The U.S. Department of Energy (U.S. DOE) will give San Antonio-based Southwest Research Institute (SwRI) $2.9 million to create new uses for wireless technologies used in connected and driverless cars.
SwRI has been developing fuel efficiency technologies for a long time, and it thinks it can reduce energy and fuel use by 20% by creating the algorithms and software that will change how the networked car of the future interacts.
For instance, instead of a driver jamming on the brakes to quickly stop at a red light, the car will know before a human when that light is about to turn red. The car will brake, change its route, or adjust its speed.
SwRI's Scott Hotz says the big savings will come from a car knowing what is happening 150 cars ahead.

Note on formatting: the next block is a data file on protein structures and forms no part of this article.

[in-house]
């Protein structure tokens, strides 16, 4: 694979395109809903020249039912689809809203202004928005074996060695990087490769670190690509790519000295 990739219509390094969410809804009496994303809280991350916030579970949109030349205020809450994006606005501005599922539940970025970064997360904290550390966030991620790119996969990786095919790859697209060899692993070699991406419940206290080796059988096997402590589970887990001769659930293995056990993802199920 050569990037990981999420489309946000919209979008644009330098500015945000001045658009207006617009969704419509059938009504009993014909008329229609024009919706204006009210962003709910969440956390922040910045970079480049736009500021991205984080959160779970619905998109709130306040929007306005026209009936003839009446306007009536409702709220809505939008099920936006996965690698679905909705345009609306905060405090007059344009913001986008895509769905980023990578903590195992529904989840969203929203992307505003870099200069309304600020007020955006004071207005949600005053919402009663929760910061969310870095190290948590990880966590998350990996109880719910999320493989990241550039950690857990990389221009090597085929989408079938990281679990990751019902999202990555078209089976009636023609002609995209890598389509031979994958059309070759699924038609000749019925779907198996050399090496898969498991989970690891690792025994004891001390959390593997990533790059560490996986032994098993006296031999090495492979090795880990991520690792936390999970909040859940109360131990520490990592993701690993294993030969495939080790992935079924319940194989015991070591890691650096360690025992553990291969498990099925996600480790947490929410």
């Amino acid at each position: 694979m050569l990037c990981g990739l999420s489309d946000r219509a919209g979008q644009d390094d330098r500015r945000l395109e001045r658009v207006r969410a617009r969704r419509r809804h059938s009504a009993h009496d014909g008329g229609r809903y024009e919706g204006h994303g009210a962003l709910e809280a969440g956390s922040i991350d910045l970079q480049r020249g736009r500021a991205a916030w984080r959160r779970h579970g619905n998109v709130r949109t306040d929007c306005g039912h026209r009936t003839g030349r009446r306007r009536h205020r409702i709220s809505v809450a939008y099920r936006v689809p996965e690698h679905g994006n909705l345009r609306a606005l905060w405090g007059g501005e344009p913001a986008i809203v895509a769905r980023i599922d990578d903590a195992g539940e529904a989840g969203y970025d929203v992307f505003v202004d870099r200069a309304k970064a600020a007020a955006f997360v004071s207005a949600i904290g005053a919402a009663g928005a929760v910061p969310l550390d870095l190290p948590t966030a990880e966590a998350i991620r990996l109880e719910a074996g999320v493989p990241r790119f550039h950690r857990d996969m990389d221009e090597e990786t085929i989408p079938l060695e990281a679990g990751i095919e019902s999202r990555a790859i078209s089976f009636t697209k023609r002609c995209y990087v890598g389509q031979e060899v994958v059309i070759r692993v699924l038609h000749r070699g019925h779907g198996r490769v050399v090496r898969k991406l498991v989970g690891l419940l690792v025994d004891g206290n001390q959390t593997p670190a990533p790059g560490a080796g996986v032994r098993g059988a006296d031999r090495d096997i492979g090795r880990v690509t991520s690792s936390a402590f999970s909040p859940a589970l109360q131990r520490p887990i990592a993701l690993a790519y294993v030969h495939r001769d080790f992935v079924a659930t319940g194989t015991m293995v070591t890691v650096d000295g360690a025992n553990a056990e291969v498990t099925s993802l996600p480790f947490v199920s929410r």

He says the funding will allow SwRI to build the algorithms and test them over the course of the three-year project. The project is paid for by U.S. DOE but is part of the Advanced Research Projects Agency's (ARPA-E) Next-Generation Technologies for Connected and Autonomous On-Road Vehicles (NEXTCAR) program.
SwRI will demonstrate the technology on the Toyota Prius hybrid. Toyota North America and the University of Michigan are partners on the project.